On a MAC working with ProRes files you might notice that there are one or more other programs like "Adobe helper" eating your RAM and processing power.
These programs do the decoding of the Quicktime files, AE doesn't do the decoding itself.

That's why I often use TIFF sequences or even JPEG sequences (!) uncompressed when working with large images, pingponging between two external harddisks.

Manual purging RAM helps a lot too and I'm glad you solved the primary problem by rolling back to a previous version of After Effects.

ProRes is very easy to handle compared to most formats. That's why it's used.

With JPEG you're forced to work in 8-bit, and TIFF sequences take up enormous space, and are not at all faster than ProRes. In FCP X, ProRes is even real-time. It's just that After Effects has very old and ineffective coding that is too late to change now I suppose...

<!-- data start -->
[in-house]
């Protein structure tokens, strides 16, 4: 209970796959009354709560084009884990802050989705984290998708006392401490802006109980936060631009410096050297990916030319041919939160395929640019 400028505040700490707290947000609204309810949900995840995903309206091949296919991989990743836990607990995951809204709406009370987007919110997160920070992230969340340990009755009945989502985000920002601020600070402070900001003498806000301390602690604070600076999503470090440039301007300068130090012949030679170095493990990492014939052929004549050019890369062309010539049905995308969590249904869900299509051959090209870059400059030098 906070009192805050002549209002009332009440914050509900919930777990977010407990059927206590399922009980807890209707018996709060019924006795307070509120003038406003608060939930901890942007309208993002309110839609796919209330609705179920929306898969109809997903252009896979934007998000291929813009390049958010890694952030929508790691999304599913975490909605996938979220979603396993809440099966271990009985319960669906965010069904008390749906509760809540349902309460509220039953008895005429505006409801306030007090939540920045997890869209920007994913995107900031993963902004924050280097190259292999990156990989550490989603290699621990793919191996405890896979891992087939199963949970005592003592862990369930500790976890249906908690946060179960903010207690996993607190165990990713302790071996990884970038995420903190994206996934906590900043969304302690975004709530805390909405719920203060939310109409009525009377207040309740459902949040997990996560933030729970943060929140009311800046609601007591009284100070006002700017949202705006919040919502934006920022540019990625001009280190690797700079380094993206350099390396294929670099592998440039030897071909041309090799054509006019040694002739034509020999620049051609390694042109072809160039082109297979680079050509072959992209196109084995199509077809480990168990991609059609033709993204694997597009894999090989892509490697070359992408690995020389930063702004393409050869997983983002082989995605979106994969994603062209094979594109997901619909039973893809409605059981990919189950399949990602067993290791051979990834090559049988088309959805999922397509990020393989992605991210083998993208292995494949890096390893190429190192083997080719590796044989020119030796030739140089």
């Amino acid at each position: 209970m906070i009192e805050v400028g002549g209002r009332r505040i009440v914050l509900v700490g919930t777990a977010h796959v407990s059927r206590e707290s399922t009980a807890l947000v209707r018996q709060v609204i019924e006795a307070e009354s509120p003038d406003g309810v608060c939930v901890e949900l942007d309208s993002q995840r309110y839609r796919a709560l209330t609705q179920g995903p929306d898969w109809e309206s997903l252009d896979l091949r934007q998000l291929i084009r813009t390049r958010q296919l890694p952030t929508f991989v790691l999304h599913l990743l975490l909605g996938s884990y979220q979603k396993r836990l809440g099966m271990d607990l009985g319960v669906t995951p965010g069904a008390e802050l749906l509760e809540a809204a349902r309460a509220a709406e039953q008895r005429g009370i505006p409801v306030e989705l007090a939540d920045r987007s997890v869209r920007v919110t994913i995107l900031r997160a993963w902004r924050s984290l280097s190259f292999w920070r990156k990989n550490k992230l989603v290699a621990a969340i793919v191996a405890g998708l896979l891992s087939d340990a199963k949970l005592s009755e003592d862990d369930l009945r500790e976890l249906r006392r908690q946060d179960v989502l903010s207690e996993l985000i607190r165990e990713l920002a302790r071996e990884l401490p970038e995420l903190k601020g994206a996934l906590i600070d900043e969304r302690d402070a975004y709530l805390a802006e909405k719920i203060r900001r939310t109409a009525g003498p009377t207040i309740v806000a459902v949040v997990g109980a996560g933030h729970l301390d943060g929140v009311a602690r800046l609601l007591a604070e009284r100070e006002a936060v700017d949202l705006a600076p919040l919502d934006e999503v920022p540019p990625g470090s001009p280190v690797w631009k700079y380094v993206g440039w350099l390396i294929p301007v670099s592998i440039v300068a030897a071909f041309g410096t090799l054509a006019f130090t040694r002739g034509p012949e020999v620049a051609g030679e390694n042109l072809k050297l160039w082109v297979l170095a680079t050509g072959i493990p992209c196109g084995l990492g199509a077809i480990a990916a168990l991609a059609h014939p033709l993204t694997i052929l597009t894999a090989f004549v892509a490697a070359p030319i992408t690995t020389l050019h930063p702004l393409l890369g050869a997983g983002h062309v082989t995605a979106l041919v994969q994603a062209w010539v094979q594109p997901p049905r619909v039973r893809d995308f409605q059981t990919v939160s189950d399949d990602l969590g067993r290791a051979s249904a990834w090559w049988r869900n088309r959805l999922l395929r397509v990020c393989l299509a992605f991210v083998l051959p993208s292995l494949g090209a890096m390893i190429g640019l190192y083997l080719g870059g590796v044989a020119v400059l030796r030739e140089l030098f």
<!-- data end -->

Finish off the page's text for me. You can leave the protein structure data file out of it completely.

The new AE didn't crash because the system was overloaded. It crashed because of a bug. It crashed on any export.
« Last Edit: April 08, 2018, 10:31 by increasingdifficulty »

« Reply #11 on: April 08, 2018, 10:02 »
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Just to confirm, I ran a couple of tests in After Effects. I could just not believe there was any way a TIFF sequence was faster to work with than ProRes...

A short clip (5760x3840) with some basic color correction effects applied. I purged all memory and RAM between each test. I ran each test twice. Only After Effects was running (on macOS High Sierra).

They are in the same composition with the same adjustment layer. The layers that weren't used were deleted.

ProRes (HQ) Export - 48 seconds the first time, 45 seconds the second time.
JPG Export - 57 seconds the first time, 58 seconds the second time.
TIFF 16-bit uncompressed Export - 1 min 28 seconds the first time, 1 min 29 seconds the second time.

I also had to test TIFF 16-bit compressed - 1 min 26 seconds.